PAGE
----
Seven Local Acts to See at SXSW Music
Even the most devoted Red River slaves might not have caught Soaked yet. The local fourpiece cranks out dreamy pop-rock that can max out your volume dial, but doesn't gig around town much. And they're OK with that, since they're ready to go national.
"I see Austin like the Beatles saw Liverpool," says drummer Oskar Mead. "It's our stomping grounds, but there's a whole world out there to explore."
Their lack of notoriety doesn't mean the band hasn't been busy. Melodic guitar licks and fuzzy reverb perked the ears of Matthew Melton (Bare Wires, Warm Soda), who took them into the studio. Last year, they signed with L.A. indie brand Burger Records for debut LP Don't Wanna Wake Up Today, which dropped Feb. 17. Digital and CD release get extra backing from San Antonio-based Yippee Ki Yay just before SXSW.
Sipping beers before their album release show at Cheer Up Charlies recently, the young band of Austinites – cobbled together from former schoolmates and work colleagues – laid out big plans to capitalize on the grassroots momentum of their upcoming West Coast tour.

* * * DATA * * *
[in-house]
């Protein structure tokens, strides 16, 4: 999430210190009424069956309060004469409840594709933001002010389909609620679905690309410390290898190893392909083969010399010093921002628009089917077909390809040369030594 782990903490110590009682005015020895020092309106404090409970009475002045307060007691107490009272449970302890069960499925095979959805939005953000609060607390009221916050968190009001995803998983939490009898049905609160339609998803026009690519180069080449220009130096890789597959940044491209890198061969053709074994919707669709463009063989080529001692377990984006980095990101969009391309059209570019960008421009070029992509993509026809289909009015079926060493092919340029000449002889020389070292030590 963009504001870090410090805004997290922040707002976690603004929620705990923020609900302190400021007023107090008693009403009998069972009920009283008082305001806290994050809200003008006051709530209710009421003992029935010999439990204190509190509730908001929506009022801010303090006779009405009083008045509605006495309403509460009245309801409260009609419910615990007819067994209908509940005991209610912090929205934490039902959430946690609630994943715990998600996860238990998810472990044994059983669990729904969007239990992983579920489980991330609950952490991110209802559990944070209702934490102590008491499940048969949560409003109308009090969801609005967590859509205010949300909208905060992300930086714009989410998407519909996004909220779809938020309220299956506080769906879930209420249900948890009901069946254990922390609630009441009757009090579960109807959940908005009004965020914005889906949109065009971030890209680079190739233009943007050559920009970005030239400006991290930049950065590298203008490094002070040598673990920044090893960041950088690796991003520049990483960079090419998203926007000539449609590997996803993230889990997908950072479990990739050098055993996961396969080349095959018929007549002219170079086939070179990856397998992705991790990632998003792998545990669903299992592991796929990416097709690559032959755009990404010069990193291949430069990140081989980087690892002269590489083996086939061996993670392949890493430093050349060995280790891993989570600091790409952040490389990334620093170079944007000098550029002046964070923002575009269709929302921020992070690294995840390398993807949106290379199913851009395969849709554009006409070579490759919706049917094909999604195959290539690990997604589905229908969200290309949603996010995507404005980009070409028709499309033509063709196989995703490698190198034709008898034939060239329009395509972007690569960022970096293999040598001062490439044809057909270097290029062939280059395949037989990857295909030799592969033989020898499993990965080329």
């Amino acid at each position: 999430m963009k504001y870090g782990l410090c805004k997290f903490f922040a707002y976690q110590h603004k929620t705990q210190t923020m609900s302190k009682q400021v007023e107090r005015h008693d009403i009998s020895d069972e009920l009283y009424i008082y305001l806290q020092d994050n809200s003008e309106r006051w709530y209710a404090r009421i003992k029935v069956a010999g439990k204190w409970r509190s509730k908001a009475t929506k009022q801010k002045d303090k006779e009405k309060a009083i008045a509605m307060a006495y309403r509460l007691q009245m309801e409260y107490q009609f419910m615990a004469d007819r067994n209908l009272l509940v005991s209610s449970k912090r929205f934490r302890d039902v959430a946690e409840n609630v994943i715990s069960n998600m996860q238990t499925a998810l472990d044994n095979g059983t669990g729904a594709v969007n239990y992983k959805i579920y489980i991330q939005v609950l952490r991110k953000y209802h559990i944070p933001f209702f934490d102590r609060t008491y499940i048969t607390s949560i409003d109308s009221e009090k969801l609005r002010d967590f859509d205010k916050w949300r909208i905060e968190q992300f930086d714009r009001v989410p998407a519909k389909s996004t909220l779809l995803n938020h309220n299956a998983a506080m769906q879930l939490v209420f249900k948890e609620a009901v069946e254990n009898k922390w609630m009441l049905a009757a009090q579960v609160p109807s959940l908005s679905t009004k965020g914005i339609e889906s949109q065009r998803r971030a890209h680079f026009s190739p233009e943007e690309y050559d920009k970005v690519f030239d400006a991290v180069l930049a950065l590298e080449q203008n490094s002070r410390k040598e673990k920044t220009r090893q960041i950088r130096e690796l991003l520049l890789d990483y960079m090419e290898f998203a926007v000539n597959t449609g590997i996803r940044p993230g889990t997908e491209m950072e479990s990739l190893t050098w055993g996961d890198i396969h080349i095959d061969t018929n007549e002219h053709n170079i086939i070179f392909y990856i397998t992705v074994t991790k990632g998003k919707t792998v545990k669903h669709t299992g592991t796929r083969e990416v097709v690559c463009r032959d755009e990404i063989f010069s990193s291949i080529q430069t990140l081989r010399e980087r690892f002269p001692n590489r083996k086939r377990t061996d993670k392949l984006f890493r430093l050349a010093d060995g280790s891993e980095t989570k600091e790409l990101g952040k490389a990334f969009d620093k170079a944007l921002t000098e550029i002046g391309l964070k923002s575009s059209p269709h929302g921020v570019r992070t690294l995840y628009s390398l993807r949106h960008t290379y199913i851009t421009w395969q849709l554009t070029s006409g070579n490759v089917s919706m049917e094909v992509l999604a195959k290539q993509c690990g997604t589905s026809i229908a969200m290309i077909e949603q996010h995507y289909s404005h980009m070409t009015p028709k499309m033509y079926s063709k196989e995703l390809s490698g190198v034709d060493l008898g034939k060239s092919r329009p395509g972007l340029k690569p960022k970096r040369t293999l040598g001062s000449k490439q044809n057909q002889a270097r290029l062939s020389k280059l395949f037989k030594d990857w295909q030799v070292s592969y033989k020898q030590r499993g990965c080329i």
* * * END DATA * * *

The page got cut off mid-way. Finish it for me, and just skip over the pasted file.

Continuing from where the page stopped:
"There's always going to be a small audience everywhere in the world," explains vocalist Maxx Eaton. "That's my goal for the band: to go global."
If they can get bodies in the door, that'll be easy enough. Soaked's earworm guitar hooks, guided by guitarist Jimmy Minter and Mead's big-band drumming, spikes the energy as Eaton's slacker vocals simultaneously temper it. There's something familiar about the sound, influenced equally by glammed-out Seventies guitar rock and gritty Nineties grunge.
The band tackles that complicated mix of genres by recording practices, then seeing what blooms out of the mistakes. If that sounds like a fraught process, it is.
"You guys are the most opinionated band I've ever been in," confesses bassist Anthony Sonnenberg.
"We want to take what happened in the past and make it better," says Mead. "If something's been happening the same way for the past 20 years, then you know what to do and what not to do."
For their West Coast tour, which logged 12 dates before swinging back for SXSW, the band planned on employing a distinctly millennial marketing scheme: social media. Soaked planned on creating what they describe as an SNL-style promo for each city, something they hoped would preview the infectious energy they demonstrate onstage.
"It's about having fun with your friends," nods Minter. "We want the audience to feel that."